Fast-forward three years, and it's worth revisiting the issue. The past week's media news has upended the traditional notion of media ownership by publically traded companies seeking profitability. On Aug. 5, the Washington Post Company announced it will sell the Post to Amazon founder Jeff Bezos for $250 million; the New York Times Company let go of the Boston Globe newspaper in a $70-million transaction involving businessman and Red Sox owner John W. Henry; and an even more beleaguered Newsweek found itself sold for an undisclosed amount to the company that publishes the International Business Times, an online publication that's widely read -- just not by journalists. (Foreign Policy, which is owned by the Washington Post Company, was not part of the Bezos sale.)  While it's too early to say whether the new owners of the Post and the Globe bought the papers as investments or prestige products, they are certainly aware that purchasing a media product is now a (relatively) cheap way to purchase influence.

Which brings us back to China, a country flush with cash and obsessed with the idea of soft power -- influencing others in the world by attraction rather than payment or coercion. One of the major ways in which China has tried to increase its soft power is by spending billions of dollars bankrolling its media companies' global expansion. Xinhua, China's state newswire, often gives free dispatches to "financially struggling news media outlets in Africa, Latin America and Southeast Asia," according to the New York Times. China Central Television, the country's main state broadcaster, has set up a U.S. division and hired dozens of people away from respected Western news outlets. A 2011 article in the Guardian reported that Beijing was distributing 2.5 million copies of a supplement of China Daily, the country's best-known English-language newspaper, in the Washington Post, New York Times, and Daily Telegraph.

So will a Chinese company bid for the next media company to hit the block? I think it's still very unlikely. The perception in the United States -- that a Chinese media takeover would turn the publication in question into a propaganda mouthpiece -- makes a sale difficult. I imagine the Onion's 2009 series, in which the satirical newspaper pretended to be purchased by a Chinese fish company, still rings true for Americans: The Onion's "publisher emeritus," T. Herman Zweibel, announced he had been paid "an appropriately absurd parcel of riches," and ran stories like "Nothing At All Happens To 28 Tibetan Protesters, Their Families" and "China Strong."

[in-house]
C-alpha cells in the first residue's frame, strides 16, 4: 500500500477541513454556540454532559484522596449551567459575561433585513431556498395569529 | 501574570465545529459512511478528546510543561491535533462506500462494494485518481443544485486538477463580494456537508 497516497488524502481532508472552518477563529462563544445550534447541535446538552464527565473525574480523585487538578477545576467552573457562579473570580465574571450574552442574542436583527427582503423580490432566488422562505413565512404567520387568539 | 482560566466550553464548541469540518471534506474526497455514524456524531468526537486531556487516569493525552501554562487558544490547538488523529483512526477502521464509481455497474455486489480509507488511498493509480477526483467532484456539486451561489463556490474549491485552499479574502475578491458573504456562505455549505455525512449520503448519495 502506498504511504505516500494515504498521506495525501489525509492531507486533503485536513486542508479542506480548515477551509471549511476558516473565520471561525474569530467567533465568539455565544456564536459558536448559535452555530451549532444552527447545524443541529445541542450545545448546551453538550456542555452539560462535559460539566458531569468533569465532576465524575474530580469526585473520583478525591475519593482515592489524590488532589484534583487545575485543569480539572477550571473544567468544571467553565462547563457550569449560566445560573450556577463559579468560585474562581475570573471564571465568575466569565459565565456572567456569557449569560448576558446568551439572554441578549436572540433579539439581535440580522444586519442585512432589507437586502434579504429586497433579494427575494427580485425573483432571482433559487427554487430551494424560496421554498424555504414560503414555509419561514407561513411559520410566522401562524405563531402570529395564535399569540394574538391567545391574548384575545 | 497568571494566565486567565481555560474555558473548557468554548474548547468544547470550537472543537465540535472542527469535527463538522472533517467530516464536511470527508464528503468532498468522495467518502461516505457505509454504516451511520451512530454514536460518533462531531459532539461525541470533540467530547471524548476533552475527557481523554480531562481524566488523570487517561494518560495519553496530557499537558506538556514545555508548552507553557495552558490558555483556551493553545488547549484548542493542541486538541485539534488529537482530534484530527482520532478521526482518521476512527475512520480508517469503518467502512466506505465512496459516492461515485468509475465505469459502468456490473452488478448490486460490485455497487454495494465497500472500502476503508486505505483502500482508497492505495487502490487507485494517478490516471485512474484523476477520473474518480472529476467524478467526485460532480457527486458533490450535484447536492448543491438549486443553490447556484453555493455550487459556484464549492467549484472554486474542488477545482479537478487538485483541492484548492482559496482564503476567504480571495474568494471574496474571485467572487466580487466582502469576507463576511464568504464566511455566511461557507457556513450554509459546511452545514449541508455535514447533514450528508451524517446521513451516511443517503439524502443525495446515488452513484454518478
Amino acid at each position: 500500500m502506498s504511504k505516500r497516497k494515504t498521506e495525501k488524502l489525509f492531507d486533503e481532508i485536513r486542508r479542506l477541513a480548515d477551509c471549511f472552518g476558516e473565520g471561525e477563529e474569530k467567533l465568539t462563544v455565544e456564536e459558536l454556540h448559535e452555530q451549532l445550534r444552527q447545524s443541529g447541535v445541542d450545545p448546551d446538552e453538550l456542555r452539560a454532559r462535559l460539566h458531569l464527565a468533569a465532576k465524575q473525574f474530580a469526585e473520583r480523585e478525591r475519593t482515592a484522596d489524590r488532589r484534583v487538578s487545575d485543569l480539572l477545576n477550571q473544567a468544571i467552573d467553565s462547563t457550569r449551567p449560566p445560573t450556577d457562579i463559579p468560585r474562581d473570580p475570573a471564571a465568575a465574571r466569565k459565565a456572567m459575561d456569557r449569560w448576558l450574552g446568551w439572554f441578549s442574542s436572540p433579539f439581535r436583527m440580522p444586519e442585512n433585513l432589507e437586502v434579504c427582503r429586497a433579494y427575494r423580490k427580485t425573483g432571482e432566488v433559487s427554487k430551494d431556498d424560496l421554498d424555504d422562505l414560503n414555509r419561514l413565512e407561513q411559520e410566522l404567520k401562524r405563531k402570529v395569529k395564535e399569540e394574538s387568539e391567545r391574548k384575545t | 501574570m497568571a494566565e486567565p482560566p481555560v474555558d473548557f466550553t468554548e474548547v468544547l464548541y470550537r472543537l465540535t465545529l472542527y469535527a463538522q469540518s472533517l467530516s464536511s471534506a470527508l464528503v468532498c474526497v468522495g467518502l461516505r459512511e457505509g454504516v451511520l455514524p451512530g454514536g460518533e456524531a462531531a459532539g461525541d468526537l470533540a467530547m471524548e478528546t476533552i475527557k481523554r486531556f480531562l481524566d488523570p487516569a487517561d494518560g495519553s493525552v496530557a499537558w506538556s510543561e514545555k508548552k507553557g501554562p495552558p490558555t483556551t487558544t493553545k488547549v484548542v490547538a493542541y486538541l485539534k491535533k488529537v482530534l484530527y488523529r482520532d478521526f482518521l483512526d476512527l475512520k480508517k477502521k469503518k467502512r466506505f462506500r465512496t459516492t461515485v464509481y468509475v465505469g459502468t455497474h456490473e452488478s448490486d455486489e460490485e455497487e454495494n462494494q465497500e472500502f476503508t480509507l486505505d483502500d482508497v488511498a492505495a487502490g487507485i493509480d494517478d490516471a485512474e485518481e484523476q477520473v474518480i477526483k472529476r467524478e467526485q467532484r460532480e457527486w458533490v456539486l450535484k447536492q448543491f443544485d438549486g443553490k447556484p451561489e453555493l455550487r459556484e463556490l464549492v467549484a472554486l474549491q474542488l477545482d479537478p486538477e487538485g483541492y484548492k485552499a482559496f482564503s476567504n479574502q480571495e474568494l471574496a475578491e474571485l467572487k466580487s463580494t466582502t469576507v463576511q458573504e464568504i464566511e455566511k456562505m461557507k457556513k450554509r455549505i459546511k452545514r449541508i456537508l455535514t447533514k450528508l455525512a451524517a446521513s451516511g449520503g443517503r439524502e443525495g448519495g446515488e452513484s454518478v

It's also not the way Beijing likes to do business. Even if a Chinese media company found a willing seller in the United States, as companies in other industries have done, China would probably view the transaction as too risky. One of the advantages of expanding CCTV into the United States instead of buying an American media company is that the employees hired know that coverage of issues involving China is sensitive. Journalists from an established media company in the United States, on the other hand, would expect to be able to cover China with a greater degree of freedom than the country's own straitjacketed media outlets are permitted. "The fundamental difference is that Western-style media views itself as a watchdog and a protector of public interests, while the Chinese model seeks to defend the state from jeopardy or questions about its authority," Douglas Farah, a senior fellow at the International Assessment and Strategy Center, told The New York Times last year. Owning a publication that couldn't defend the Chinese state while maintaining its credibility is not a gamble Beijing would take, even if there is a Zweibel out there willing to make a deal.